Local completion of the pelagic larval stage of coastal fishes in the coral-reef lagoons of the Society and Tuamotu Islands
In four lagoons at two atolls and one high island in the Tuamotu and Society Islands, French Polynesia, plankton samples were taken weekly during 4 weeks in January/February 1989. A third atoll lagoon was sampled once. The lagoons varied in size and physical openness. We also sampled in the ocean near two atolls and the high island. All locations were sampled during the day, and three lagoons (two atolls and one high island) were also sampled at night. Pelagic fish eggs were more abundant in the ocean than in the lagoons at the atolls, but not at the high island. Larvae of coastal fishes were abundant in all lagoons. In the atoll lagoons, larvae of oceanic fishes were very rare to absent, but in the high-island lagoons and in the ocean, they were commonly encountered. In the ocean, larvae of many typical reef-fish taxa were abundant (58 taxa were represented by at least 10 individuals), but in the lagoons, most of these were rare or absent, and we conclude that these rare and absent taxa normally do not complete their larval phase in lagoons.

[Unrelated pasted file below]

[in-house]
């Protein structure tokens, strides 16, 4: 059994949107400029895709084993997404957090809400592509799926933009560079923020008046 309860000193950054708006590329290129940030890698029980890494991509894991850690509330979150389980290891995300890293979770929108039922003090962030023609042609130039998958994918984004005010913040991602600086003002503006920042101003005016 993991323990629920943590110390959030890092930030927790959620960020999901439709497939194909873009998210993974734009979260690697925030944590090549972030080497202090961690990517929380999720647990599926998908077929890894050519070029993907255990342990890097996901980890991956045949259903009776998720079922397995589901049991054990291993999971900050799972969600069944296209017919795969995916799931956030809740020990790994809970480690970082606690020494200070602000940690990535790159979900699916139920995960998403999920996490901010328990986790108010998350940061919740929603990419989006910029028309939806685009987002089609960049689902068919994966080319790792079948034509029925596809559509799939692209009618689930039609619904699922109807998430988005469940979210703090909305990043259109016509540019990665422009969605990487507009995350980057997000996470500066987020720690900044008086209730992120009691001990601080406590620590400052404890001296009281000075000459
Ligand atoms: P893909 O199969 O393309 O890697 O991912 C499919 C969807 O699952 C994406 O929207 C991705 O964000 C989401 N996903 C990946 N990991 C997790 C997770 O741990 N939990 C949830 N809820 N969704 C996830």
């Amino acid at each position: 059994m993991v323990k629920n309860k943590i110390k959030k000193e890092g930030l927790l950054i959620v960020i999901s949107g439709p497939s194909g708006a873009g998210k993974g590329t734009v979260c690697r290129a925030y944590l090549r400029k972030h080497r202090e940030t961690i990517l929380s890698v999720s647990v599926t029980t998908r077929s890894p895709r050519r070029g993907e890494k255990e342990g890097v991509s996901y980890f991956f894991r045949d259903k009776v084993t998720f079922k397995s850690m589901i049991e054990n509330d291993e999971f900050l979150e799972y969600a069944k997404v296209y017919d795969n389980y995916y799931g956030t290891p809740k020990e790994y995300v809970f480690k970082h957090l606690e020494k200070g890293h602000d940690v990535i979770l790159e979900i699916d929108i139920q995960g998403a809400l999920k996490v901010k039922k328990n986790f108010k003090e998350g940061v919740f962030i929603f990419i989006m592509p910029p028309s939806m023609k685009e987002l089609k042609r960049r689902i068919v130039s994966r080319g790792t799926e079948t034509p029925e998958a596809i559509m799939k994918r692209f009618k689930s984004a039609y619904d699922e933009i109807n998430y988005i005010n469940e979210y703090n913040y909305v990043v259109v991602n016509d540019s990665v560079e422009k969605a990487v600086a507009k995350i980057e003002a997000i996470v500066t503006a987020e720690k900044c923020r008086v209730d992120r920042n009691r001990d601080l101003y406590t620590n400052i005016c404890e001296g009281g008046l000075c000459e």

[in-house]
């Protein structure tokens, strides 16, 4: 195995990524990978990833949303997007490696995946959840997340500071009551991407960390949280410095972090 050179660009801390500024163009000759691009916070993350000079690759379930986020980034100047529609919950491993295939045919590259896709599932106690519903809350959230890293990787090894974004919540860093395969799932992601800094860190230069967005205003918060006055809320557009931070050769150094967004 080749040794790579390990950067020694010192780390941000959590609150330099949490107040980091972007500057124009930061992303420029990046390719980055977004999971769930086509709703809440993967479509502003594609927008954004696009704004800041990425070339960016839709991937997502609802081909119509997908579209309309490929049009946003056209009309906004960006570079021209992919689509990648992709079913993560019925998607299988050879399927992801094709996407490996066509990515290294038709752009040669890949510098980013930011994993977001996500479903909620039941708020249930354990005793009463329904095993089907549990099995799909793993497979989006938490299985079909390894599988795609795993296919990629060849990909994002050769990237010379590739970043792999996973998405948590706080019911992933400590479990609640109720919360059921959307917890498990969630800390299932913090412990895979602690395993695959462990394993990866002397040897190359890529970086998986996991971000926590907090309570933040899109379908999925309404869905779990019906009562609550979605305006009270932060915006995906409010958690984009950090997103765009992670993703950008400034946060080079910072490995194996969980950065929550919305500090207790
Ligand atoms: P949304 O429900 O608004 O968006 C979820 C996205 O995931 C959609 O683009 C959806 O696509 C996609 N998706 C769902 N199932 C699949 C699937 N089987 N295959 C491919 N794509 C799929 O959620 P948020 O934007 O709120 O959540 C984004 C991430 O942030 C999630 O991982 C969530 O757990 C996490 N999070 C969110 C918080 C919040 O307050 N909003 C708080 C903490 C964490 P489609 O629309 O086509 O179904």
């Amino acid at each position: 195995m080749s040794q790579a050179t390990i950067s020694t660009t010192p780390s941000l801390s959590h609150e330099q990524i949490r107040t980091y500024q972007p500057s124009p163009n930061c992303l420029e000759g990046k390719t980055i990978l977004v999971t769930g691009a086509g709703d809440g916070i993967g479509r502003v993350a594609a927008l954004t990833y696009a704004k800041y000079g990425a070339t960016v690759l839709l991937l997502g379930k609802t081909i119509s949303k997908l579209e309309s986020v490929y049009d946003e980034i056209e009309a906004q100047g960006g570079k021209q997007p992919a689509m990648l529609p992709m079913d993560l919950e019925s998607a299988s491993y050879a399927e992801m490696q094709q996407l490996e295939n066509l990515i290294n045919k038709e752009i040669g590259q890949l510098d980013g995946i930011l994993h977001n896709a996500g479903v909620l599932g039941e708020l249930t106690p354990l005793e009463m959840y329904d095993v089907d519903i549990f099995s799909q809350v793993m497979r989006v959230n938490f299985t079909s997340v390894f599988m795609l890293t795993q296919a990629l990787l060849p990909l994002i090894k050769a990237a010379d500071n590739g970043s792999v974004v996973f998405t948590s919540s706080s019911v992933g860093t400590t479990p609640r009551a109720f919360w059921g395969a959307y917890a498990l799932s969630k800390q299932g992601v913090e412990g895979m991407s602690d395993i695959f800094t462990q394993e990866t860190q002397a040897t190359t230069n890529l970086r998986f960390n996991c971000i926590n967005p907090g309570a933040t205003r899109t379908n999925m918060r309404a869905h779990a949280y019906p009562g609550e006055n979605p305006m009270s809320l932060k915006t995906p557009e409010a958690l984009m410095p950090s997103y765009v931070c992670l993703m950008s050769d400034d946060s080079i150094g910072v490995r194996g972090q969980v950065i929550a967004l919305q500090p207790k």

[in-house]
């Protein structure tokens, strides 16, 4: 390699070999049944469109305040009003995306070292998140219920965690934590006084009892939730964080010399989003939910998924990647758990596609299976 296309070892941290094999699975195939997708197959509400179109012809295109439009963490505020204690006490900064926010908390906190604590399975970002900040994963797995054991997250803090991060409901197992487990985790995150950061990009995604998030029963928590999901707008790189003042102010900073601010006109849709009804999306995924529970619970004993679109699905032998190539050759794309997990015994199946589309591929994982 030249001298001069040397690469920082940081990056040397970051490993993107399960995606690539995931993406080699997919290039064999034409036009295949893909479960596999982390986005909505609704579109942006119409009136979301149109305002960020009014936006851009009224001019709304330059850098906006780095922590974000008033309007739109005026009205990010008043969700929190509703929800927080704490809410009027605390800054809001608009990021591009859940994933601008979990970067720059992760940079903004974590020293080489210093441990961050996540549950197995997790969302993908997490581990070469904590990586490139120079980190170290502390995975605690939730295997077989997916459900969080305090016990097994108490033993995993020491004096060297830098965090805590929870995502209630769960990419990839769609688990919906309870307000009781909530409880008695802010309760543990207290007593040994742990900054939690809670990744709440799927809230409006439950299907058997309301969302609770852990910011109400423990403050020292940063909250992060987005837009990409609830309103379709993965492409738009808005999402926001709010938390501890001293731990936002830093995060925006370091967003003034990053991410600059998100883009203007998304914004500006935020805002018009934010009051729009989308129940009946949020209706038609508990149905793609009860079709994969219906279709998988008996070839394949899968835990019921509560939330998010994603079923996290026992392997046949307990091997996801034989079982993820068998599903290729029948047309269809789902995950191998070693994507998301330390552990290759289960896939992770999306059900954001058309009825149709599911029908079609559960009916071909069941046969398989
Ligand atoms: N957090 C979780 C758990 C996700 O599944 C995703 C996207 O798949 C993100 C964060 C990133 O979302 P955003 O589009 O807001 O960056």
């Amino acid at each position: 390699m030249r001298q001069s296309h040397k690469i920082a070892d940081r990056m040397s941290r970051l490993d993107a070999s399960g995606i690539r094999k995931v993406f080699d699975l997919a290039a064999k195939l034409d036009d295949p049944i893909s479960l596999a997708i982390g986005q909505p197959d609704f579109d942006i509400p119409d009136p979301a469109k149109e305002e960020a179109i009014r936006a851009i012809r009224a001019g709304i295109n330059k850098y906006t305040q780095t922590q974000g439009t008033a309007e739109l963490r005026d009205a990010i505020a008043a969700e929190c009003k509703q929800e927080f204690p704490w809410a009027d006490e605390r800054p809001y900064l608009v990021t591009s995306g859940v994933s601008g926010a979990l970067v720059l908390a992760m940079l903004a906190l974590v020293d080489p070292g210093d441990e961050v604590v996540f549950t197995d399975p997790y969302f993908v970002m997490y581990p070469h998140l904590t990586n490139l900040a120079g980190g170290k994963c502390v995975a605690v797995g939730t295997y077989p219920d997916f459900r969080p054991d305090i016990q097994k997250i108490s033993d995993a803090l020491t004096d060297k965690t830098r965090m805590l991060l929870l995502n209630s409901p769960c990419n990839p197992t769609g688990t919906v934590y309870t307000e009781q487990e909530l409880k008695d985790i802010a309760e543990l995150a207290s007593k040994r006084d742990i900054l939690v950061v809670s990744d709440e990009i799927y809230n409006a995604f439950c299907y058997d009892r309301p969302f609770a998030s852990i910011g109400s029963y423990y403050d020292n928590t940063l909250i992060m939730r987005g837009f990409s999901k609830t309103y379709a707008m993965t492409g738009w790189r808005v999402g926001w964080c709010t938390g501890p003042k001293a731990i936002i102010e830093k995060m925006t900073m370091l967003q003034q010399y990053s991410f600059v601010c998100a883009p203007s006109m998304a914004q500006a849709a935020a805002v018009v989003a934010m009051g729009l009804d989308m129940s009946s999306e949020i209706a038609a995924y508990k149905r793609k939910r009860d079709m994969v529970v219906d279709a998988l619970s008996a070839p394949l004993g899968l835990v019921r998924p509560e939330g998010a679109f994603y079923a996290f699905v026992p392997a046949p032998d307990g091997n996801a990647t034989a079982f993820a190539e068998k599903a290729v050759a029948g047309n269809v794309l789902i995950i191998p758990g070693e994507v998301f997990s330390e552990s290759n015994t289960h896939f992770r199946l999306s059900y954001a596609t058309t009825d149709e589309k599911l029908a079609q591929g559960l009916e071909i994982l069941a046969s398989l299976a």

Taxa were considered to be able to complete their pelagic phase in a lagoon (i.e., were ''completers'') if they were present in the lagoon plankton samples from across a full larval size range. In the high-island barrier-reef lagoon, young, preflexion larvae were abundant, but only two taxa (of 56 captured) were present over a wide size range and were considered completers in this lagoon. In the high-island lagoonal bay, 11 taxa (of 67 captured) were considered completers. The numbers of taxa captured in the three atoll lagoons ranged from 39–44, and the number of taxa considered to be completers increased with increasing lagoon size and physical openness. The 17 completer taxa in the smallest, most enclosed atoll lagoon were, with one exception, a subset of those (18) in the second lagoon which, in turn, with one exception, were a subset of those in the largest, most open lagoon (26). Completer taxa were of the families Apogonidae, Blenniidae, Bothidae, Callionymidae, Carangidae, Gobiidae, Microdesmidae, Mullidae, Pomacentridae, Schindleriidae, and Tetraodontidae. The species that can complete their pelagic periods in coral-reef lagoons are a highly predictable group, and not simply a random selection of the potential species pool. Most of these species hatch from non-pelagic eggs. Water renewal times in the atoll lagoons, unlike the high-island barrier-reef lagoon, were much longer than expected pelagic larval durations of completer taxa. Demographically, lagoon populations of completer taxa apparently self-recruit and are probably near the closed end of the open/closed population continuum. The lagoonal bay on the high island differs from the other lagoons in containing larvae of species not found elsewhere, including some completers, and lacking some species that are abundant completers in other lagoons. In French Polynesia, lagoon size is a strong predictor of the number of lagoon completer taxa. The number of completer taxa apparently peaks at intermediate lagoon water-exchange times.
Keywords Coral-reef - Lagoon - Fish - Larva - Self-recruitment - Demography